Reference & User Manual
|Last modified on: Thursday, 20-May-10 18:34 CEST|
WaterWare models: STREAM Water Quality ModelSTREAM is a dynamic (daily) water quality model that utilizes WRM scenarios, sharing the network and daily flow data generated by WRM. Please note that STREAM is a very simple, but efficient model: its main purpose is one of screening the overall water quality situation in a complex basin/network, without any pretensions for very detailed local scale results. For those, and alternative model with a high spatial and temporal resolution (BLTM, the Branched Lagrangian Transport Model) is available).
STREAM describes water quality in the open channels of the network in terms of:
Model representationSTREAM work with network scenarios it shares with WRM. The additional data that are required for a STREAM scenario are defined with a special editor, based on the WRM scenario editor.
Geometry and hydraulicsReaches are assumed to be homogeneous in tertms of the their hydrogeometric properties, and all rate constant are assumed to be constant within a reach. Reaches are subdivided into computational elements, for which the conservation and contiunity laws apply. Computational elements are assumed to be completely mixed.
The basic equation is the one-dimensional advection mass transport equation, including advection, dilution, reactions, interactions between constituents and sources and sinks.
STREAM operates under a steady-state flow regime - within a computational time step. Average stream velocity is either obtained from the rating curve associated with a reach, or using a discharge velocity relationship of the type:
where a and b are empirical constants, and Q is the stream flow in the reach.
Alternatively we can use Manning's equation:
where N is Maning's roughness (between 0.025 and 0.15), R the hydraulic radius (cross-sectional area /wetted perimeter), and S is the slope of the reach, and satisfying the continuity equation for consecutive reaches. Where the cross section is not derived from the rating curve table for the reach, a rectangular, trapeciodal, or parabolic cross section can be used.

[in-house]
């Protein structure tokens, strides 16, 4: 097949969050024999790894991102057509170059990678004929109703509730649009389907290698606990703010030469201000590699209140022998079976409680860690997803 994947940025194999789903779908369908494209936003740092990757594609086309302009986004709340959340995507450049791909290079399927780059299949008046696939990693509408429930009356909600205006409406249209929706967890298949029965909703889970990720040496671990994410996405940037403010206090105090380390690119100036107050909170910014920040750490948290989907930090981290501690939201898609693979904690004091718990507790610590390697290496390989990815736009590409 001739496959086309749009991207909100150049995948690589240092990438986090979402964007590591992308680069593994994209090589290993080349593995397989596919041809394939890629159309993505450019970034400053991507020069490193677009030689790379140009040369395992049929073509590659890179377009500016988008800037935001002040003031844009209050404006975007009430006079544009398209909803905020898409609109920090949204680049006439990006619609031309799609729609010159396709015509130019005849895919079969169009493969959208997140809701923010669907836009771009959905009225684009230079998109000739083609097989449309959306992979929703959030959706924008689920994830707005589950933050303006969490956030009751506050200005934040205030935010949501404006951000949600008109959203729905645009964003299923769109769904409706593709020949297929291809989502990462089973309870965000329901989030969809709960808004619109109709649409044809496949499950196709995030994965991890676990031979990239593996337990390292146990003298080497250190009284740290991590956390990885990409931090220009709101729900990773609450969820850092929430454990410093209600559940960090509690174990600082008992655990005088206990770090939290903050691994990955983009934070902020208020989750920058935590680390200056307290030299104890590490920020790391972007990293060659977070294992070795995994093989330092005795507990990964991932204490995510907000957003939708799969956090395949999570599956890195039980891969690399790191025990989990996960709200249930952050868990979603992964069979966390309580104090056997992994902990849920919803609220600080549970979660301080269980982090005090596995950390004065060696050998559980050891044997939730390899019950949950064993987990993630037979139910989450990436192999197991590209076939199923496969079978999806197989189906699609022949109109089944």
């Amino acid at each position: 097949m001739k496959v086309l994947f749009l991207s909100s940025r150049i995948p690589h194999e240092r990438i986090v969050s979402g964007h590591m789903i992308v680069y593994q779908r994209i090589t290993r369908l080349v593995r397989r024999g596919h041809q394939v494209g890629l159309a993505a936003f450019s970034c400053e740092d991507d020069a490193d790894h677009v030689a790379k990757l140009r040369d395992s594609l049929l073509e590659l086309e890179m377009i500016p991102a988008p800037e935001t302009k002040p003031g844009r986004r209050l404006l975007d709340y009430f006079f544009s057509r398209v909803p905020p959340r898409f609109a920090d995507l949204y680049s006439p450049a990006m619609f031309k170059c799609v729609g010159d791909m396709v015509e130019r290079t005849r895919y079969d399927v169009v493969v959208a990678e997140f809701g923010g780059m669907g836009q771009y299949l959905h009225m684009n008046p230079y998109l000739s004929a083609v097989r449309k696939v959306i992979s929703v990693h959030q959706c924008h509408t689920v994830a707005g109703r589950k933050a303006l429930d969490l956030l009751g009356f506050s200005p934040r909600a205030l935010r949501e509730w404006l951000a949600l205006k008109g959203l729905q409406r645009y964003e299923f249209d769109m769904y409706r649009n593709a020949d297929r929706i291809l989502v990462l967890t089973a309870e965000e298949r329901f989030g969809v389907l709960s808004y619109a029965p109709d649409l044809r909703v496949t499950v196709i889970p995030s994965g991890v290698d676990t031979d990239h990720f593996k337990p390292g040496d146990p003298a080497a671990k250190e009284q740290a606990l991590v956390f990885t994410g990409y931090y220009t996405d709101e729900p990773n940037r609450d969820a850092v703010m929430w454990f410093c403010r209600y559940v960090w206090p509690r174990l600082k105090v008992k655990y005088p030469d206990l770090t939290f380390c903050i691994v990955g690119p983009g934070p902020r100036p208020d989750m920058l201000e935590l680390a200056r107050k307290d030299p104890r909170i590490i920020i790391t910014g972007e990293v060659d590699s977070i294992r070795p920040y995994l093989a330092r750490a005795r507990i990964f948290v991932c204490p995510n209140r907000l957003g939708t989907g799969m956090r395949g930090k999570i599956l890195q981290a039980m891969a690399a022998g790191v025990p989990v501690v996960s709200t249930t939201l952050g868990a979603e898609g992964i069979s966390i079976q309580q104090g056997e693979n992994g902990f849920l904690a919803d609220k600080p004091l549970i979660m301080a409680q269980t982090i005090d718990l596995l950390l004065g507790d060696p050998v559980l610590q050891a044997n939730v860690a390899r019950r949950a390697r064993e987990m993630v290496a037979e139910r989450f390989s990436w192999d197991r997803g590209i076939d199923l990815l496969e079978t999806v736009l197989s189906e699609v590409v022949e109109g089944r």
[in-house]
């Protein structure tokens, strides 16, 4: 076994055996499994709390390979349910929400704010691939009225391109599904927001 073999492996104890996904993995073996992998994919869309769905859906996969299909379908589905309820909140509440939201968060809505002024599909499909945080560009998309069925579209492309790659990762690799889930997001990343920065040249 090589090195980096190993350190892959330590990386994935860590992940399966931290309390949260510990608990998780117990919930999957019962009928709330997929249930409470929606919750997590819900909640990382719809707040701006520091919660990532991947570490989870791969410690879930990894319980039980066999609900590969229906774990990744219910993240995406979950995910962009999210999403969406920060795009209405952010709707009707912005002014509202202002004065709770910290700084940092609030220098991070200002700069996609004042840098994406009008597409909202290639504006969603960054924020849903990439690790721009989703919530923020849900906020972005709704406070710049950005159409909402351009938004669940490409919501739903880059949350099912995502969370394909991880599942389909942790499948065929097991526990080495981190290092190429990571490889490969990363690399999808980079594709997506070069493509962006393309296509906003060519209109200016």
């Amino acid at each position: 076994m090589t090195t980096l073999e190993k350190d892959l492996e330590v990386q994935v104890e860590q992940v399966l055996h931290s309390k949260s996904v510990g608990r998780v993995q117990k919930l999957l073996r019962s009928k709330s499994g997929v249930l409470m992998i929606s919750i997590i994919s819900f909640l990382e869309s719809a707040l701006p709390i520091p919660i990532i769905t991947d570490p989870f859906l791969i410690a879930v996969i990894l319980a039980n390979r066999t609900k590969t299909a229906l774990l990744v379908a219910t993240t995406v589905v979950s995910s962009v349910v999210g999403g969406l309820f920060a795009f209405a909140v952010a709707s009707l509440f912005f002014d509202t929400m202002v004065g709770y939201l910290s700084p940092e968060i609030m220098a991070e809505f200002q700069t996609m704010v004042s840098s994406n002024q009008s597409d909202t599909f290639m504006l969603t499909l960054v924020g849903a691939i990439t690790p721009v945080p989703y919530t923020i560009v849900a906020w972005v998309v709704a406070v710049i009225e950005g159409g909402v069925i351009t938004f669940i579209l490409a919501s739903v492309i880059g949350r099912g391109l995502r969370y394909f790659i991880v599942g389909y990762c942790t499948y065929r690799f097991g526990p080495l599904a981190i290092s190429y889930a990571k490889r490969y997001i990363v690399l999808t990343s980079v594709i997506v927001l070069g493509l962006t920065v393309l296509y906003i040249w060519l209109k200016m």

which assumes a decay rate (K1) of 0.23/day. All BOD input (assumed to be expressed as BOD5 is converted accordingly.
The mass budget for BOD in a reach or computational segment considers inputs (including diffuse, lateral inflow), oxygenation, and loss due to setlling (the latter should be a function of the speed of low and thus turbulence within a segment).
DO or dissolved oxygen is the counterpart of BOD and a central water quality parameter, as the availability of (dissolved) oxygen controls all life (and in particular fish) in the water. The mass budget for oxygen includes the concentration in al incoming waters, the demand by BOD, photosynthesis of algae and plants in the water, and, usually dominantly, the re-aeration through the water surface from the atmosphere. Re-aeration is described in terms of the concnetration difference Cs-C where Cs is the temperature dependent saturation concentration of DO (in mg/l), times a reaeration coefficient K2 (in /day).
pollutant the additional arbitrary pollutant uses the basic elements for a mass budgets including a first order decay term (that may be set to zero for a conservative substance like salinity): decay = -Kn*Cn where Kn is the decay rate /day.
To simplify scenario editing, the value is entered as a half time constant, describing the period it would take to reduce and initial concentration to half.
The Solution of the coupled (DO and BOD) equations is using a fourth order Runge-Kutta method.
Saturated Dissolved OxygenRe-aeration, the central process to replenish oxygen in the water, depends on the difference between current DO concentration and saturation. DO Saturation is primarily a function of temperature, atmospheric pressure, and dissolved substances (e.g., salinity) of the water.
STREAM uses a fourth order polynomial to estimate saturation levels of DO, ignoring salinity effects.
Re-aeration (K2)Re-aeration is expressed as an empirical function of flow and average depth of the reach, increasing with flow and thus turbulence.
Deoxygenation coefficient (K1)K1 depends on the pollutant (waste) type and composition; a typical value for domestic, raw sewage would be 0.5/day. Please noe that with the level of waste water treatment, the values of K1 go down, i.e., the remaining pollutants are more difficult (slow) to oxydize. Also please note that field estimates may tend to overestimate, as they will include other processes (losses) such as settling.
As any (at least in part) biological process, deoxygenation also depends on temperature:
where T is the water temperature, and K120 is the rate constant at 20 degree Centigrade.